(original text from Rock and Roll Hall of Fame website)
Waldorf Astoria Hotel, NYC
March 6, 2000
Eric Clapton was inducted into the Rock and Roll Hall of Fame for the unprecedented third time when he was honored for his solo career during the Fifteenth Annual Induction Ceremony, held on March 6 at the Waldorf-Astoria Hotel in New York City. Previously, Clapton has been inducted as a member of both the Yardbirds and Cream.
Robbie Robertson, whose group the Band was inducted by Clapton in 1994, returned the favor, presenting Clapton with his award. "Let’s talk guitar," said Robertson, "tasteful, fluid, soulful guitar. Yes, Eric Clapton is Johnny B. Goode." Clapton, in the evening’s shortest acceptance speech, said, "For me, it’s about the music. I’m just the messenger. I carry a message and I hope to be able to do that as long as I live. If I may, I’ll just go over there and play." He then did a solo acoustic version of "Tears in Heaven" before calling Robertson onstage for an electrified "Further on Up the Road."
Paul Simon, a 1990 inductee, kicked the evening off by inducting the Fifties vocal group the Moonglows. "Nothing in life is perfect," Simon said, "by, ‘Sincerely’ by the Moonglows is perfect." The vocal group’s surviving members performed that song, as well as "Ten Commandments of Love."
Hip Hop artist Lil’ Kim then took the stage to induct Earth, Wind and Fire. "I may be young," she said, "but I groove to Earth, Wind and Fire. The song titles along bring a smile to your face." Together for the first time in 20 years, the group’s classic lineup performed sizzling versions of "Shining Star" and "That’s the Way of the World."
The evening’s biggest surprise came when Paul McCartney inducted James Taylor, who began his career as the first artists signed to the Beatles’ record label, Apple ("before it was a computer," McCartney joked). Taylor, McCartney said, "was this haunting guy who could really play the guitar and really sing beautifully." Taylor said that McCartney’s appearance "bracketed things for me, to sign me in the first place and then be here to induct me into the Hall."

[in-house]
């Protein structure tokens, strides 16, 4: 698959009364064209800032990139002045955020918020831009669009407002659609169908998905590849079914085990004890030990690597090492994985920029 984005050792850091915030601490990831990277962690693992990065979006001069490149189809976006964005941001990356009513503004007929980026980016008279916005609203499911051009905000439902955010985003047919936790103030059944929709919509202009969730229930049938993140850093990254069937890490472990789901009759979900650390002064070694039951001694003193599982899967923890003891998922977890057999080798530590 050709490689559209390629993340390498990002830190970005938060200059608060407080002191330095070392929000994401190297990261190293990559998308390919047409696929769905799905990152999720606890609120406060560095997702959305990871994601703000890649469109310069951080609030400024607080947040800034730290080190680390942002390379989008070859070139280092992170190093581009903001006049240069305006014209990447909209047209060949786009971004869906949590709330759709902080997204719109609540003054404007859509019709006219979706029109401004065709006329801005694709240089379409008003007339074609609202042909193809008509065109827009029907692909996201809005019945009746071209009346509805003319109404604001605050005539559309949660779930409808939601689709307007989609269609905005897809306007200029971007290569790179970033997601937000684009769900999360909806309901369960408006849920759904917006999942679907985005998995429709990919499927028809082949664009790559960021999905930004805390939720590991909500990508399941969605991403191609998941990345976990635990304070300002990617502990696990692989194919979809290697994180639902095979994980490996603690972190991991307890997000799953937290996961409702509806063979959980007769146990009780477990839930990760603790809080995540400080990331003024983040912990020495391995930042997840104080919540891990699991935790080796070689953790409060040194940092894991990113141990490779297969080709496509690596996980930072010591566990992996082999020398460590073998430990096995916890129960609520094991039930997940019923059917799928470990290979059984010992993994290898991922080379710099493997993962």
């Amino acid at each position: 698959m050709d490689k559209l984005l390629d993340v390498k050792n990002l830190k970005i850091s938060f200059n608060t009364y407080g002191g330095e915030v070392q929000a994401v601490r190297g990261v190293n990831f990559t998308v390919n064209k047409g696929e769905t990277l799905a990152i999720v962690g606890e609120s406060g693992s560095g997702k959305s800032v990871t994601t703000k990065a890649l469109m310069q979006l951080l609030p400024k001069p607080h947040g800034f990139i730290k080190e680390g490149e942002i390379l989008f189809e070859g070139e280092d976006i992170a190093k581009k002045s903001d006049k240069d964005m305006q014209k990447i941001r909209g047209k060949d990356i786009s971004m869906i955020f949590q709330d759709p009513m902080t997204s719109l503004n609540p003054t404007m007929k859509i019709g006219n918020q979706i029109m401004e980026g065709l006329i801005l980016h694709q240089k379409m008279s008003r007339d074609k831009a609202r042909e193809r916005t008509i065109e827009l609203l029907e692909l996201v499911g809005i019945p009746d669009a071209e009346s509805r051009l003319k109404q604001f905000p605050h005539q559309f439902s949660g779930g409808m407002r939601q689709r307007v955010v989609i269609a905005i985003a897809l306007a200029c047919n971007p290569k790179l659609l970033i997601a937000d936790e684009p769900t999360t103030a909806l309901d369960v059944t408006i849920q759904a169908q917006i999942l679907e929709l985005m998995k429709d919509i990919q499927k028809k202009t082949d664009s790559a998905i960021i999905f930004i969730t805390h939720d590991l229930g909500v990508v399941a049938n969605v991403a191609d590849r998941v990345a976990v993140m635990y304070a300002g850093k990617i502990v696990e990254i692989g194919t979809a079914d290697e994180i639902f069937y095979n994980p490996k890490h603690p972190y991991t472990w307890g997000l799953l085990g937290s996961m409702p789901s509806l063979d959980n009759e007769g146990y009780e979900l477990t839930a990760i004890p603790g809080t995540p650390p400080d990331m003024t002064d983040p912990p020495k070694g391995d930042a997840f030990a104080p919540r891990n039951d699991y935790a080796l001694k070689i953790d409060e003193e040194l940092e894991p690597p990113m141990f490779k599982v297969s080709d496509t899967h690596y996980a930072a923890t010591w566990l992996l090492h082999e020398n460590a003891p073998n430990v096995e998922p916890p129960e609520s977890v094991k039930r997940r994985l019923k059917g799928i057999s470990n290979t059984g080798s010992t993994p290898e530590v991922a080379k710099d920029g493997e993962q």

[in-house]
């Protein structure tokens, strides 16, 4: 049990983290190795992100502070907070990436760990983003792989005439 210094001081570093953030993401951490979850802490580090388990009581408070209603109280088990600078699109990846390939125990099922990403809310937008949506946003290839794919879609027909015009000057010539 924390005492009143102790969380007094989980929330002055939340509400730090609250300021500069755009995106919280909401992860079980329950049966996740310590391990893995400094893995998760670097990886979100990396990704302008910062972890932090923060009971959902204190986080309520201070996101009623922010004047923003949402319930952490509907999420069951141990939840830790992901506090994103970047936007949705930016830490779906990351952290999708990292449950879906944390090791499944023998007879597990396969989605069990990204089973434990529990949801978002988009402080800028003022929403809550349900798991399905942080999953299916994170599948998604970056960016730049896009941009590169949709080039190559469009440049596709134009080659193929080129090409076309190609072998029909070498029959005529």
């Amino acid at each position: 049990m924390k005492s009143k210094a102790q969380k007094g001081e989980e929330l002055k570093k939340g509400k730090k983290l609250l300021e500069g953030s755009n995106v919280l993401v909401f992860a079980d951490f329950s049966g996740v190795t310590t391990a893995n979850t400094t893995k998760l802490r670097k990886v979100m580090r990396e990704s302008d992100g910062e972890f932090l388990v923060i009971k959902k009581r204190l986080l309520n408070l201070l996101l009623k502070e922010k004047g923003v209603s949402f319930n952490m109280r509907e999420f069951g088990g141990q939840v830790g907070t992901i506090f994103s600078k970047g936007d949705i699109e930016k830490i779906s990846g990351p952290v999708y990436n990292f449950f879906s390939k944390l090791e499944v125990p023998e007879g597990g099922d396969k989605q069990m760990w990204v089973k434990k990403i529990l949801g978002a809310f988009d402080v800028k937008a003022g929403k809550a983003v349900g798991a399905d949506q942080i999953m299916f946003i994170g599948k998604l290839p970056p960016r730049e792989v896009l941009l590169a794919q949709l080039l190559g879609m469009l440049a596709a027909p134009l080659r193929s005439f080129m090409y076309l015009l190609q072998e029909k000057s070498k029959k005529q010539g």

Bonnie Raitt, said presente[r] Melissa Ethridge, is "a woman in a man’s world, breaking ground. Bonnie can play as well as any man, and still be all-woman. She can burn up the strings with the best. Then, there’s that voice, that heart-breaking, soulful, sex-on-a-plate voice." Joined by Ethridge and Bruce Hornsby, Raitt performed "Thing Called Love," and, with Hornsby on piano, "I Can’t Make You Love Me."
Among this year’s other highlights were John Mellencamp’s expletive-laced induction of the Lovin’ Spoonful, Patti Smith’s emotional presentation to record executive Clive Davis (who was honored as a Non-Performer), and Ray Charles’ rendition of "Nature Boy" following his induction of Nat "King" Cole as an Early Influence. This year’s other Early Influence award went to Billie Holiday; Diana Ross did the presentation.
This year marked the introduction of a new category of Sidemen – artists who made their mark as backup musicians on studio sessions and on the road. Songwriter and producer Mike Stoller, a 1987 inductee, presented the awards, calling drummers Hal Blaine and Earl Palmer "two of the greatest kick-ass drummers in rock and roll." Also honored were guitarist Scotty Moore ("What I have to say about Scotty Moore is that Elvis Presley was a luck man," Stoller said), Motown bassist James Jamerson and sax player King Curtis.
The evening concluded with four songs: Nat "King" Cole’s "Route 66," sung by daughter Natalie Cole; Taylor’s "How Sweet It Is"; Al Green’s "Love and Happiness," sung by Earth, Wing and Fire’s Philip Bailey; and the blues standard "Sweet Home Chicago," featuring Clapton, Raitt and Robertson on guitars.